Since Hurricane Maria devastated Puerto Rico, the American Cancer Society has been able to get a number of cancer patients off the island, thanks to four donated flights. The patients range in age from 2 to 74.
Our Southeast Region has been in high gear since the storm occurred, with all patient and provider calls from Puerto Rico being re-routed to the team in Tampa, where several staffers speak Spanish.
"We've had more than 125 patients contact us for support. Most of the patients we encounter are dealing with significant challenges -- no power, no water, and limited food, including nutritional supplements such as Ensure, lost or severely damaged homes, and limited or no access to pain medication or treatment," said Megan Wessel, MPH, vice president, Regional Cancer Control.
Our team in the Southeast has been working diligently to supply the patients with what they need, from lining up transportation and care on the island, to coordinating four humanitarian flights off the island. Those flights were courtesy of four generous donors: PepsiCo, Johnsonville, a Wisconsin-based sausage company; an anonymous donor from West Palm Beach; and a flight arranged by Board member Jorge Luis Lopez.
The work is not over once these patients reach the mainland. The Southeast Region team, in partnership with our colleagues around the country, has been working with our hospital partners to secure charity care. "It's extremely challenging, but we've been able to help in some cases," Megan said.
In addition, the team has been busy coordinating lodging and transportation here in the U.S. "Although the work is far from over, the efforts to date have been a remarkable example of the American Cancer Society coming together in a time of great need," Megan said.
On Friday, Oct. 13, the American Cancer Society was able to fly five cancer patients and their caregivers out of Puerto Rico so they can resume their cancer treatments in the U.S. We transported additional cancer patients off the island on Saturday. The other flights occurred earlier in month.
Friday's humanitarian mission was made possible by Johnsonville owners and ACS supporters, Ralph and Shelly Stayer, who donated the use of their private plane to help transport the cancer patients from Puerto Rico to the Orlando Executive Airport. From there, the patients were heading to a variety of locations, some to be with relatives, where ACS had arranged for treatment.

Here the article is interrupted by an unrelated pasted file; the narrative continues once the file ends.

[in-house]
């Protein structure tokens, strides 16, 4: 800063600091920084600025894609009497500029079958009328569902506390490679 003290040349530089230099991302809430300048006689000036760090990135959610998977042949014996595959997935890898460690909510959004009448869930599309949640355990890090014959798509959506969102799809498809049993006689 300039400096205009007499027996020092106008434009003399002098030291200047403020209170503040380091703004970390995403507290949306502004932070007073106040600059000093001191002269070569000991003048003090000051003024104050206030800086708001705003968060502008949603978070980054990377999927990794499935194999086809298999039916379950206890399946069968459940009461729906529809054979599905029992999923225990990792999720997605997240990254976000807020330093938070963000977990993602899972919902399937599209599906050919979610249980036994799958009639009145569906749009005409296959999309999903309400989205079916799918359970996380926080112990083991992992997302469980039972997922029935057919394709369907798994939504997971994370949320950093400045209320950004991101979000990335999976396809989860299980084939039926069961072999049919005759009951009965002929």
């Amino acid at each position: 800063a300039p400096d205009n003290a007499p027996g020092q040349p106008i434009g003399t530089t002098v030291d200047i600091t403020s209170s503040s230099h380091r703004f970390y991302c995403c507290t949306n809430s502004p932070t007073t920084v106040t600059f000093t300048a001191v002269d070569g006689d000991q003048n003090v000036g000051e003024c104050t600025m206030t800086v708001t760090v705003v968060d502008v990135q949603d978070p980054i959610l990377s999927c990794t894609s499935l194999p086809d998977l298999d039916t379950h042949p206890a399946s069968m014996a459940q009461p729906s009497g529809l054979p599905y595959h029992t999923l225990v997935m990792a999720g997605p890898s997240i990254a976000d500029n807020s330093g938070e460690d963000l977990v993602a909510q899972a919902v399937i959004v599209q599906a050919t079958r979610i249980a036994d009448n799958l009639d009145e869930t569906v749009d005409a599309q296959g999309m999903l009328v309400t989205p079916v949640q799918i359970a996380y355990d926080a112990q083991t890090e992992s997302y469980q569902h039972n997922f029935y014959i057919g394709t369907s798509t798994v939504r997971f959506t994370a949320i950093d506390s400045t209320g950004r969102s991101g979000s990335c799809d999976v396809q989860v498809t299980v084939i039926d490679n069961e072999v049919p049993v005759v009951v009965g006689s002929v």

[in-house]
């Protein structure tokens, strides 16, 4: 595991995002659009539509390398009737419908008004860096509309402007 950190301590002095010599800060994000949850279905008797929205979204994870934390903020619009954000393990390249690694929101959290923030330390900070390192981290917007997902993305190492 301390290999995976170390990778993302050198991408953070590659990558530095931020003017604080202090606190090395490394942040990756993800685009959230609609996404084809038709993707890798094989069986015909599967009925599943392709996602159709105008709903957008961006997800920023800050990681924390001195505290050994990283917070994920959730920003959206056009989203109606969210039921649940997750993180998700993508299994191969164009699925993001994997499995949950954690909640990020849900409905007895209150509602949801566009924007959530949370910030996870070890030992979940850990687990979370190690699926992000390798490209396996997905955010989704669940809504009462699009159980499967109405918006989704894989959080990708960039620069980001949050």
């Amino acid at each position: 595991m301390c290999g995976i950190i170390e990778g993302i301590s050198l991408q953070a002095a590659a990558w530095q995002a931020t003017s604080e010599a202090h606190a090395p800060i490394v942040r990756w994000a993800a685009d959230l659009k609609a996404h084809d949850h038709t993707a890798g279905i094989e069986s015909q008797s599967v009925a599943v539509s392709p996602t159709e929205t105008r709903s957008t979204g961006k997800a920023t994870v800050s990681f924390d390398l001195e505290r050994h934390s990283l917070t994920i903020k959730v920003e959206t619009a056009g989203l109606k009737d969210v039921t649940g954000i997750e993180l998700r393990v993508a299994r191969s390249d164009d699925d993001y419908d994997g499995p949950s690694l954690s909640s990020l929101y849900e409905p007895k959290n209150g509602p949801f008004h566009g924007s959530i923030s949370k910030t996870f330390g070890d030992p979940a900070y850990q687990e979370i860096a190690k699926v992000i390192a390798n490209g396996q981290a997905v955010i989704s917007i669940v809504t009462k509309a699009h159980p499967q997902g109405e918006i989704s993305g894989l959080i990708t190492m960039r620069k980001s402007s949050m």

Watch a TV news story about the flight.
"Being part of this humanitarian flight gives me hope. The living conditions in the island are unbearable, and having to face cancer in the midst of it, it's really hard," said Xiomara Rodriguez, director of Communications, Southeast Region. "Hearing that ACS, with the help of generous donors, were able to help some patients and facilitate their access to care on the mainland was a like a bright shining beam of light in the darkness. As an ACS employee, I am extremely proud of the efforts. As a Puerto Rican living afar, this makes me feel like Puerto Rico is not facing this humanitarian crisis alone."
One of the patients on the Johnsonville pane, Jose Carrero, was diagnosed with cancer in June. He was in the hospital during hurricanes Irma and Maria. When he was released on Oct. 8, he had no water, no electricity, and no communications at his home. His daughter, Nilsa Carrero, who lives in North Carolina, reached out to ACS for help, saying her dad had a place with better care in the U.S. if he could only get there.
Puerto Rico is still struggling with water shortages and power outages. CNN reported Oct. 16 that only 13.7% of customers were getting power off the island's grid, down from 15% a week before that. Puerto Rico Gov. Ricardo Rosselló said Sunday that he hopes to have 95% of power restored by December. About 64% of the population has running water, and there have been recent news reports about island residents drinking contaminated water. Islanders are having a tough time finding food and gas, as well.
Also on the Johnsonville plane was a volunteer from an Orlando church who was delivering water to the western side of the island, where the water shortage has been most severe. Also, on the flight were battery-operated fans and batteries of all sizes for our staffers there, paid for by the Southeast Region and our national senior Leadership team donated money to purchase battery-operated fans for our staff in Puerto Rico.
Patients remain at our Hope Lodge in San Juan, still being powered by a generator. Those patients are receiving treatment in the capital, a city with about 395,000 people.
PHOTOS: Pictured in the top image, from left: Lillian Santos, EVP, in Puerto Rico; a caregiver, a cancer patient, a PepsiCo representative, a 6-year-old patient, and her mom and dad. Those patients and caregivers left Puerto Rico on Saturday, on a plane supplied by PepsiCo. Pictured in the smaller image are cancer patients being interviewed by local media at the San Juan airport, before their flight to Florida last Friday.